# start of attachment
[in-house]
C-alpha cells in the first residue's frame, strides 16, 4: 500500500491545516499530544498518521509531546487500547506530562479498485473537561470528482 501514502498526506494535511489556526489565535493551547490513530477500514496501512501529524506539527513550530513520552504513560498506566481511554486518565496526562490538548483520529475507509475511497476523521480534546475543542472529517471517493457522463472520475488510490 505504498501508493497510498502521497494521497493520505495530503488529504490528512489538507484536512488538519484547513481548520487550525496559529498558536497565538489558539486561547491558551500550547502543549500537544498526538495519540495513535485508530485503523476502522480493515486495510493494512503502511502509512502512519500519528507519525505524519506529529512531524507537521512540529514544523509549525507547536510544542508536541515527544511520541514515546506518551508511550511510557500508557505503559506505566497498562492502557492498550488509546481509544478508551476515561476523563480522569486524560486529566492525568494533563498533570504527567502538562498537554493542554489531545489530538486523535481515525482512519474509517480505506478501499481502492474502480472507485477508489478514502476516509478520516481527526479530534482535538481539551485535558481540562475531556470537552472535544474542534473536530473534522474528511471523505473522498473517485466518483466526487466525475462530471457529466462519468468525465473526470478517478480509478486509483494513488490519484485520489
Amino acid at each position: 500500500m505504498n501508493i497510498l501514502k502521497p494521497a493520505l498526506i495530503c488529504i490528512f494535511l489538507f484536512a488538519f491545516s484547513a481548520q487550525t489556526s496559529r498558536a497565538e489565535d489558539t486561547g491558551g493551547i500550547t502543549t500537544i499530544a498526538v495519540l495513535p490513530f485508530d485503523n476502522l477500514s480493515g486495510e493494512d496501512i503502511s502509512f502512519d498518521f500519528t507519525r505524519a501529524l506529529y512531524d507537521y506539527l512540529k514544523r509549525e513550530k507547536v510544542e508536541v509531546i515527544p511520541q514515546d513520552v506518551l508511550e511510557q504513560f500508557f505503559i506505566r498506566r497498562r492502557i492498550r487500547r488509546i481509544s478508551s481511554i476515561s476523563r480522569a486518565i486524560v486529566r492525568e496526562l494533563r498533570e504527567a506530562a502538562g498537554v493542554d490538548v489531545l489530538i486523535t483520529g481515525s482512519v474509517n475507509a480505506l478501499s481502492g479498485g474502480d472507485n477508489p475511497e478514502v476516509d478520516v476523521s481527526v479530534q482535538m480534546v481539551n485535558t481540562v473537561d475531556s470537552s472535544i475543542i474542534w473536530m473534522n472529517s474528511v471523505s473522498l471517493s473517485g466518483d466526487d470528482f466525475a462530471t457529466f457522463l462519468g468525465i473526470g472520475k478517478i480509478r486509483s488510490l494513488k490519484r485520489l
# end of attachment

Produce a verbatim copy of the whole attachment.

[in-house]
C-alpha cells in the first residue's frame, strides 16, 4: 500500500491545516499530544498518521509531546487500547506530562479498485473537561470528482 501514502498526506494535511489556526489565535493551547490513530477500514496501512501529524506539527513550530513520552504513560498506566481511554486518565496526562490538548483520529475507509475511497476523521480534546475543542472529517471517493457522463472520475488510490 505504498501508493497510498502521497494521497493520505495530503488529504490528512489538507484536512488538519484547513481548520487550525496559529498558536497565538489558539486561547491558551500550547502543549500537544498526538495519540495513535485508530485503523476502522480493515486495510493494512503502511502509512502512519500519528507519525505524519506529529512531524507537521512540529514544523509549525507547536510544542508536541515527544511520541514515546506518551508511550511510557500508557505503559506505566497498562492502557492498550488509546481509544478508551476515561476523563480522569486524560486529566492525568494533563498533570504527567502538562498537554493542554489531545489530538486523535481515525482512519474509517480505506478501499481502492474502480472507485477508489478514502476516509478520516481527526479530534482535538481539551485535558481540562475531556470537552472535544474542534473536530473534522474528511471523505473522498473517485466518483466526487466525475462530471457529466462519468468525465473526470478517478480509478486509483494513488490519484485520489
Amino acid at each position: 500500500m505504498n501508493i497510498l501514502k502521497p494521497a493520505l498526506i495530503c488529504i490528512f494535511l489538507f484536512a488538519f491545516s484547513a481548520q487550525t489556526s496559529r498558536a497565538e489565535d489558539t486561547g491558551g493551547i500550547t502543549t500537544i499530544a498526538v495519540l495513535p490513530f485508530d485503523n476502522l477500514s480493515g486495510e493494512d496501512i503502511s502509512f502512519d498518521f500519528t507519525r505524519a501529524l506529529y512531524d507537521y506539527l512540529k514544523r509549525e513550530k507547536v510544542e508536541v509531546i515527544p511520541q514515546d513520552v506518551l508511550e511510557q504513560f500508557f505503559i506505566r498506566r497498562r492502557i492498550r487500547r488509546i481509544s478508551s481511554i476515561s476523563r480522569a486518565i486524560v486529566r492525568e496526562l494533563r498533570e504527567a506530562a502538562g498537554v493542554d490538548v489531545l489530538i486523535t483520529g481515525s482512519v474509517n475507509a480505506l478501499s481502492g479498485g474502480d472507485n477508489p475511497e478514502v476516509d478520516v476523521s481527526v479530534q482535538m480534546v481539551n485535558t481540562v473537561d475531556s470537552s472535544i475543542i474542534w473536530m473534522n472529517s474528511v471523505s473522498l471517493s473517485g466518483d466526487d470528482f466525475a462530471t457529466f457522463l462519468g468525465i473526470g472520475k478517478i480509478r486509483s488510490l494513488k490519484r485520489l